Compression Testing – Lab Report Example

Laboratory Report on Compression Testing A sample of polymer, in a compression test, was tested for compressive strength and stiffness. The study was conducted with a Compression method from “BlueHill 3 tensile test program” at a test speed of 1.3mm/min and a limit of strain of 0.3mm/mm in accordance with ASTM Standard D695-96. Data was collected while carrying out this experiment calculating for material properties. The compressive modulus was calculated as 21.27 whereas ultimate compressive strength recorded 8.68MPa. Value of ultimate compressive strength depicted proximity to similar value for silicon fume mortar at 9.62MPa thus the likely identity of test sample.
Introduction
Properties of various engineering materials in construction determine life of structures as they influence their ability to service for long periods before failure. Failure of structures can be through collapse or reduction in serviceability as well as durability (Ward & Sweeney, 20-25). Economically, collapse of structures leads to loss of funds by stakeholders thus necessitating thorough testing to determine suitable materials for construction. Compression testing is a procedure for defining behavior exhibited by various engineering materials under loads of compressive nature.
Additionally, such tests aid in determining limits of proportionality and elasticity, points of yielding, material strength at yielding. Compressive strength and elasticity modulus are other properties that classify type of engineering materials. Ultimate compressive strength refers to the extreme pressure a material can resist prior to fracturing whereas elastic modulus refers to gradient of stress-strain curve. Brittle materials possess definite values for strength while strength of ductile materials relies on extent of alteration during testing.
This test serves to identify type of polymer sample through testing of material properties.
Formulae:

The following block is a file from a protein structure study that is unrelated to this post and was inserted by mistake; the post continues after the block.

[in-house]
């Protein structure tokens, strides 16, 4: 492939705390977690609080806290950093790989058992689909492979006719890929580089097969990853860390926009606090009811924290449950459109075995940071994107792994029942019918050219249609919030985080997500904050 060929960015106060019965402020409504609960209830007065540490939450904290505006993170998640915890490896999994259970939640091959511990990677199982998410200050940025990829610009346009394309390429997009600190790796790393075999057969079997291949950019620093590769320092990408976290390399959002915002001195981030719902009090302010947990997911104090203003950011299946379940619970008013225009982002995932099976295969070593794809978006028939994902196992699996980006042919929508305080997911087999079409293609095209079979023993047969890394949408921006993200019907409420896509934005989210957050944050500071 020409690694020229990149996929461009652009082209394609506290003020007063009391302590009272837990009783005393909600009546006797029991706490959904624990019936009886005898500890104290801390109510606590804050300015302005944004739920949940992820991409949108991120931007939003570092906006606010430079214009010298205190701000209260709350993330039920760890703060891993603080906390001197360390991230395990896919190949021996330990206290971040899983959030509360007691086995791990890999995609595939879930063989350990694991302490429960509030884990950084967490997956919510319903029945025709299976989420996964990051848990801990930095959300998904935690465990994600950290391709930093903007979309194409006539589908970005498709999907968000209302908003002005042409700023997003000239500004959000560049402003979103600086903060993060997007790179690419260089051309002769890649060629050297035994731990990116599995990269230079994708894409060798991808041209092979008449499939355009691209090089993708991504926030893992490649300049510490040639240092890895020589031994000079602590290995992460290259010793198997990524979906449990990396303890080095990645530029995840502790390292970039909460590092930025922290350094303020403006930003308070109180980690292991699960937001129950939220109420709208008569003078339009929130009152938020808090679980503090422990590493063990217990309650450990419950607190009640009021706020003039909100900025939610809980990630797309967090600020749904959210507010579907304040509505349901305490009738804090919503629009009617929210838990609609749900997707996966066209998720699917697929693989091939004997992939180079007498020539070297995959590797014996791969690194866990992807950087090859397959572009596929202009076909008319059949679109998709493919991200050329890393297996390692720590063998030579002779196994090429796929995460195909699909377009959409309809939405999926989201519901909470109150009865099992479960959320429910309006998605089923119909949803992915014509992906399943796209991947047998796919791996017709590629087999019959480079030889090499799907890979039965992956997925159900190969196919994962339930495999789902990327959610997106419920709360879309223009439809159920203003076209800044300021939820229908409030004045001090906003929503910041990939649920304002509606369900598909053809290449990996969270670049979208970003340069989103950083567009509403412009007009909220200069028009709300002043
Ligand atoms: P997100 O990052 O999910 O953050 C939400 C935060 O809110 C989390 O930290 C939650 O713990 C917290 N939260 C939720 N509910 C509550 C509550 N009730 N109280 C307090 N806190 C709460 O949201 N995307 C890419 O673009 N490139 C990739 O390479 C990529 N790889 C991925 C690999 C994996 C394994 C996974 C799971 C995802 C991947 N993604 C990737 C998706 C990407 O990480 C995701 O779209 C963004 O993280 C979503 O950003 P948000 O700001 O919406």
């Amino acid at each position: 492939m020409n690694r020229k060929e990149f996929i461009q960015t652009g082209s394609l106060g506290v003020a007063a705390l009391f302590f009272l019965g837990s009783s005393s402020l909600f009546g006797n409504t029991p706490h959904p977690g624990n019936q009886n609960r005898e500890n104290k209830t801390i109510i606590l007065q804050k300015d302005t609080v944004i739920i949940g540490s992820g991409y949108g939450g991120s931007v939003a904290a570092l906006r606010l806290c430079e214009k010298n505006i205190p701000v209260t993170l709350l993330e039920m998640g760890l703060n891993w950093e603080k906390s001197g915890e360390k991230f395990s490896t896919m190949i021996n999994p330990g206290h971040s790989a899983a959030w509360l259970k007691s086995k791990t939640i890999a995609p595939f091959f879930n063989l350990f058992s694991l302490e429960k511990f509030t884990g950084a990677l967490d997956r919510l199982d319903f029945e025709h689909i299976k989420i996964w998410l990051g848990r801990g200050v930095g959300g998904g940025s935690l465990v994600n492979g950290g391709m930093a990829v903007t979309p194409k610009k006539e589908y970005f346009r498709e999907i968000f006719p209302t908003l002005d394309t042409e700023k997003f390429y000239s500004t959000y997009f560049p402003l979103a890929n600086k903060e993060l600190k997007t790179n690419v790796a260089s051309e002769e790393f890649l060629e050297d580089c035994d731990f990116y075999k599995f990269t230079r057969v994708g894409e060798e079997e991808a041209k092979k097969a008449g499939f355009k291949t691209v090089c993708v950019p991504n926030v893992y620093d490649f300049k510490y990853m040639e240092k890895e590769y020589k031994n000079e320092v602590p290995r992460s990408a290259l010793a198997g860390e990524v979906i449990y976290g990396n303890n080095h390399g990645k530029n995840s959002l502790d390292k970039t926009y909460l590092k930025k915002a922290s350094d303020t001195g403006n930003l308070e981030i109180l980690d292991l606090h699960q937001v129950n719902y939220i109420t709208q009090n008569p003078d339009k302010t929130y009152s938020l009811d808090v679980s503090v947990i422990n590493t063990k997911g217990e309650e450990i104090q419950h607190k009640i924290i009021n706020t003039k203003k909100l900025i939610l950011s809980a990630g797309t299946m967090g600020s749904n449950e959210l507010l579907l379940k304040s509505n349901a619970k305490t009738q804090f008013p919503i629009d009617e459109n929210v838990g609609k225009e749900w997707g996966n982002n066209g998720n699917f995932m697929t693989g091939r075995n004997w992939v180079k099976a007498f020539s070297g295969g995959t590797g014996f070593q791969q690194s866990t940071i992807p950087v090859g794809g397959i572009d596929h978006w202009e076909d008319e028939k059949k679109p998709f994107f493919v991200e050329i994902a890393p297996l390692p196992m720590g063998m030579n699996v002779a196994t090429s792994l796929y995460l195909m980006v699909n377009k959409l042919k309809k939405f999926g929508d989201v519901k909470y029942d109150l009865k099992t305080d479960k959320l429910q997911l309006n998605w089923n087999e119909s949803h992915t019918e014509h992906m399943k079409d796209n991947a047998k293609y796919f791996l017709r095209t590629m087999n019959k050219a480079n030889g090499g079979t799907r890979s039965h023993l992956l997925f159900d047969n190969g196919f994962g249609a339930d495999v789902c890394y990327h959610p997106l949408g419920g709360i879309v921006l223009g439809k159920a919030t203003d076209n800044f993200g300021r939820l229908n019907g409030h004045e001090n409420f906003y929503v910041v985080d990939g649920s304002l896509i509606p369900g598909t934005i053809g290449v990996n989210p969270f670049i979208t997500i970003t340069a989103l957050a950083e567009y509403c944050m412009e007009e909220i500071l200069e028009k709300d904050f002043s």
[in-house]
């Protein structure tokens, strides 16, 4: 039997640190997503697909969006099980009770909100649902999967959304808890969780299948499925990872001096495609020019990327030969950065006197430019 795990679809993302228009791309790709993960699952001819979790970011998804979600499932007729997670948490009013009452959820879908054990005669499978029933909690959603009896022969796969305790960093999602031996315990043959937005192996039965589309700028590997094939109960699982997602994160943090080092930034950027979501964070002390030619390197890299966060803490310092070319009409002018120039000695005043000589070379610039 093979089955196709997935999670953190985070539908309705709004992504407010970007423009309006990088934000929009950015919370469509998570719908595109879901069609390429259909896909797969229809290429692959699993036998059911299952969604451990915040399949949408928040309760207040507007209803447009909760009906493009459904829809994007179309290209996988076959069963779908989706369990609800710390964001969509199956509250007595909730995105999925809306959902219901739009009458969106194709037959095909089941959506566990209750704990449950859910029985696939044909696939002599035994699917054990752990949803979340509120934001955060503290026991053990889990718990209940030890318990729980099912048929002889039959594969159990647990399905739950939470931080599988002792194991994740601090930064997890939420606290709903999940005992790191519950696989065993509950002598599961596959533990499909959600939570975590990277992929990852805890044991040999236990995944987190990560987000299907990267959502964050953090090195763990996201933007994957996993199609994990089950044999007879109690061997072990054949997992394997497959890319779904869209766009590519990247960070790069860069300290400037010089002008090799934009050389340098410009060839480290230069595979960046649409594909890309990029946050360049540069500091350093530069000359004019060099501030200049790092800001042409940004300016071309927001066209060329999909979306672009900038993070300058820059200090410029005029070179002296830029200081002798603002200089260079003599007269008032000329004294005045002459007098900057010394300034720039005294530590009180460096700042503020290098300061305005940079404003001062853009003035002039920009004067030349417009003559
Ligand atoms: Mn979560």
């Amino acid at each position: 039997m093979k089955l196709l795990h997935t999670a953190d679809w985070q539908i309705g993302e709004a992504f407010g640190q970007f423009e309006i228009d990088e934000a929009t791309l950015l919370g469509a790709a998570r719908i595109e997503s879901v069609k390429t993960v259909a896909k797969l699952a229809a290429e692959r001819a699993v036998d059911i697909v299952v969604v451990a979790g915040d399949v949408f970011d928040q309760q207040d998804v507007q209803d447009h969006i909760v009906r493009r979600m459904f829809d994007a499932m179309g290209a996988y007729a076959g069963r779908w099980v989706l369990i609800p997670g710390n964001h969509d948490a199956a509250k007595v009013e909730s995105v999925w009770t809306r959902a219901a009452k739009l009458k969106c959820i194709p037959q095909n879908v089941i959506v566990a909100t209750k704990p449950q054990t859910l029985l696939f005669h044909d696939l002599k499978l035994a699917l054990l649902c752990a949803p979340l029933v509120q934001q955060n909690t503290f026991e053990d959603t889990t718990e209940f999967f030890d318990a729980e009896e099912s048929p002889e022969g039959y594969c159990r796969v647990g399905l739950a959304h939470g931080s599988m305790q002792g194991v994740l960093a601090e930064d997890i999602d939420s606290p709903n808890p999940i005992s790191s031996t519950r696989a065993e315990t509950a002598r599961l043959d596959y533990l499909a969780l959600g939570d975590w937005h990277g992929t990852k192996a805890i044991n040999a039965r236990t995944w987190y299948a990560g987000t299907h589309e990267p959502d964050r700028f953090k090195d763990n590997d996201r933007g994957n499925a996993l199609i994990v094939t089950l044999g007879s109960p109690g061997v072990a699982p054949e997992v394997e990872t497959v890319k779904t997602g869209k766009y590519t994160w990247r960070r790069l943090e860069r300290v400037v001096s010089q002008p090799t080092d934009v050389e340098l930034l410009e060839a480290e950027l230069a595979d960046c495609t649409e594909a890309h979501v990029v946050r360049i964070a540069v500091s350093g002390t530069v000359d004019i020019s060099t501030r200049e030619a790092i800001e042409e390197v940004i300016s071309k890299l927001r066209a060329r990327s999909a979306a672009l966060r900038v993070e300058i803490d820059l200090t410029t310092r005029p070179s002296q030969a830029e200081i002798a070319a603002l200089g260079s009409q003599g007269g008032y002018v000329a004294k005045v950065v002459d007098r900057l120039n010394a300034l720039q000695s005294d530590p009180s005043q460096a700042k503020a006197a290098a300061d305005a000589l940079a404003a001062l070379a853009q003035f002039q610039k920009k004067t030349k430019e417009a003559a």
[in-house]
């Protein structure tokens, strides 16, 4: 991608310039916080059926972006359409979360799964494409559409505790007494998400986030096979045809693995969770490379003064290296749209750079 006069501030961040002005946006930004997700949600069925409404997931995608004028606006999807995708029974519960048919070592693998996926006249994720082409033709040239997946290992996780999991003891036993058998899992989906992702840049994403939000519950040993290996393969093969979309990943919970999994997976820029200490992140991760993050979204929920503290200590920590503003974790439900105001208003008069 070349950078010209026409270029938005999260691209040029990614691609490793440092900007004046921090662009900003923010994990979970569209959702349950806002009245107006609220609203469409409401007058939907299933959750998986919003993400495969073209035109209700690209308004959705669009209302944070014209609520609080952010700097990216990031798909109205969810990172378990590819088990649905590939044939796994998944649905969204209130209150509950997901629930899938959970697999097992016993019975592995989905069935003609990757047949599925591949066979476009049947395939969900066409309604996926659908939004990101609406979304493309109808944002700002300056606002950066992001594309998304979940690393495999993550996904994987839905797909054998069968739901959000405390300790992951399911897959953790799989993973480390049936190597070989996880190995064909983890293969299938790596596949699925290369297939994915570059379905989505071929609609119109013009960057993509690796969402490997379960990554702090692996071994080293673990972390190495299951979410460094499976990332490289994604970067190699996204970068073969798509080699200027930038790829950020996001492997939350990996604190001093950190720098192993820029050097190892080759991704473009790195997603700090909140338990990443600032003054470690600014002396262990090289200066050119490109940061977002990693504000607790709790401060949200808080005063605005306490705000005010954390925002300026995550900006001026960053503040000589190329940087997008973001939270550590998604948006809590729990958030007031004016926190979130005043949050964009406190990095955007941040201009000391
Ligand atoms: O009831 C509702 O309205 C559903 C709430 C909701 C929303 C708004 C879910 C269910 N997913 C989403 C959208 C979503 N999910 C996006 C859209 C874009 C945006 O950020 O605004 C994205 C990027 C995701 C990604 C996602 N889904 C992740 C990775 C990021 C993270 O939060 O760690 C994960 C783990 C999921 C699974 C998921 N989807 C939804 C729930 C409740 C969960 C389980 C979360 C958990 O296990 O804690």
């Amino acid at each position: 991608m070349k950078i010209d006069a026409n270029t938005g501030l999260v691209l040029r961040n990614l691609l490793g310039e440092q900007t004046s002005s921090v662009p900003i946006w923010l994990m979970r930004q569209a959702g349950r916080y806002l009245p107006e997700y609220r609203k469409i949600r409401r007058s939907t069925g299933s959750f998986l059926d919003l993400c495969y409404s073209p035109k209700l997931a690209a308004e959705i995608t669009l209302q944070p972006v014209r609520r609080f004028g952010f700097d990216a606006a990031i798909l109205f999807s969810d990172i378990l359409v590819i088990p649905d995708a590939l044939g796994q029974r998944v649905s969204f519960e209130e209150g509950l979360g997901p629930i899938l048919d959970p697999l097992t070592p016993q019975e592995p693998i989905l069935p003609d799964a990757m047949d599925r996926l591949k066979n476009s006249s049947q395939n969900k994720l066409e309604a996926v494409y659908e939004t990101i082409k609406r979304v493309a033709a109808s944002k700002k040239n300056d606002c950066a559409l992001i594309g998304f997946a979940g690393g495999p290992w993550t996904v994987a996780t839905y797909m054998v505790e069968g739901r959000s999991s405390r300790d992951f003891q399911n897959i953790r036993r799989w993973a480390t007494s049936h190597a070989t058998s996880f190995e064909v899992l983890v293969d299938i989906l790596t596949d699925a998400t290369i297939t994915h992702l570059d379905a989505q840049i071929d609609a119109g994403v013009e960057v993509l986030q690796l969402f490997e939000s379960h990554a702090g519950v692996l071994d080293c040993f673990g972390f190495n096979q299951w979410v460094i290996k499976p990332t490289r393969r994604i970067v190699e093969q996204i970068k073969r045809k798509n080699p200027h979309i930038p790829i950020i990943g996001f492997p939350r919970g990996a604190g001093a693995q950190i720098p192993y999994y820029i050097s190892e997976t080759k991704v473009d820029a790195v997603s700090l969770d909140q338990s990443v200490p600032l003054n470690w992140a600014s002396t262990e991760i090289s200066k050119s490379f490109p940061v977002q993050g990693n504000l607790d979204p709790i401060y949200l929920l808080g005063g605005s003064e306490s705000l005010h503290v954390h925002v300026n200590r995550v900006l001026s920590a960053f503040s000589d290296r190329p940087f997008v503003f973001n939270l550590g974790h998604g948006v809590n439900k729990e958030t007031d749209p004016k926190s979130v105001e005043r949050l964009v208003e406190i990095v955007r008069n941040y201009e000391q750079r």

Stress = Load (N)/Area of cross-section (mm2)
Compressive modulus = slope of linear portion of stress-strain curve
Strain = extension/ original length
Length reduction (%) = (initial length-original length) %/ original length
Materials and Methods
Materials:
Polymer
Method
1. Dimensions of sample were measured twice are different points to obtain average length (height) and average diameter.
2. Compression method from “BlueHill 3 tensile test program” was utilized in this experiment labeling test sample as “Compressio_SEC#[email protected]” for each section number (SEC#) and sample number ([email protected]).
3. Dimensional properties of sample were fed into the program.
4. The specimen was uprightly placed on the lowest salver of compressive machine.
5. Under instructions, test speeds of 1.3 mm/min and strain limits of 0.3 mm/min were set.
6. Soft keys were used to reset extension before loading.
7. Crossheads were lowered until loading meters registered a 10 N pre-load.
8. The extension was reset before loading again; repeating the process until failure of load.
Analysis of material properties utilizes formula for calculating strain, stress and Compressive modulus stated earlier. Material properties matching values recorded literature identify type of sample polymer.
Results/Analysis
Original height of specimen = 15.49mm
Final height of specimen = 15mm
% reduction in length = 30%
Diameter of specimen = 13.84mm
Compressive modulus = 21.27
Yield strength = 0.265 MPa
Ultimate compressive strength = 8.68 MPa
Figure 1: A graph of stress versus strain for test sample
The value of ultimate compressive strength for sample specimen compares with values for silica fume mortar (by-product of alloys of ferrosilicon) which yields 9.62MPa surpassing mortar strength of 8.68MPa (Ward & Sweeney, 11-14). Analysis of material properties utilizes specifications for determining strength and ductility.
Discussion
Materials exhibit unique stiffness and compressive strength typical to their respective properties. In this experiment, properties of materials were investigated with a vision of identifying types of sample polymers. Civil engineers work closely with chemical engineers to manufacture polymers with beneficial properties for design practices. These polymers possess both high compressive strengths and modulus-weight ratios. The specimen recorded yield strength of 0.265MPa and ultimate strength of 8.68MPa thereby portraying ductility. Additionally, specimen reduced by 30% of its original length whereas compressive modulus was 21.27.
Results obtained in this experiment depict compressive strength and stiffness of sample polymer. The probable source of experimental error lies in safety stop prior to determining ultimate compressive strength. Owing to errors in timing safety stops, actual value of ultimate compressive strength may be unattainable.
Conclusion
The sample tested in this study exhibited statistically momentous stiffness and compressive strength typical of silica fume mortar.
Work Cited
Ward, I. M., & Sweeney, J. (2012). Mechanical properties of solid polymers.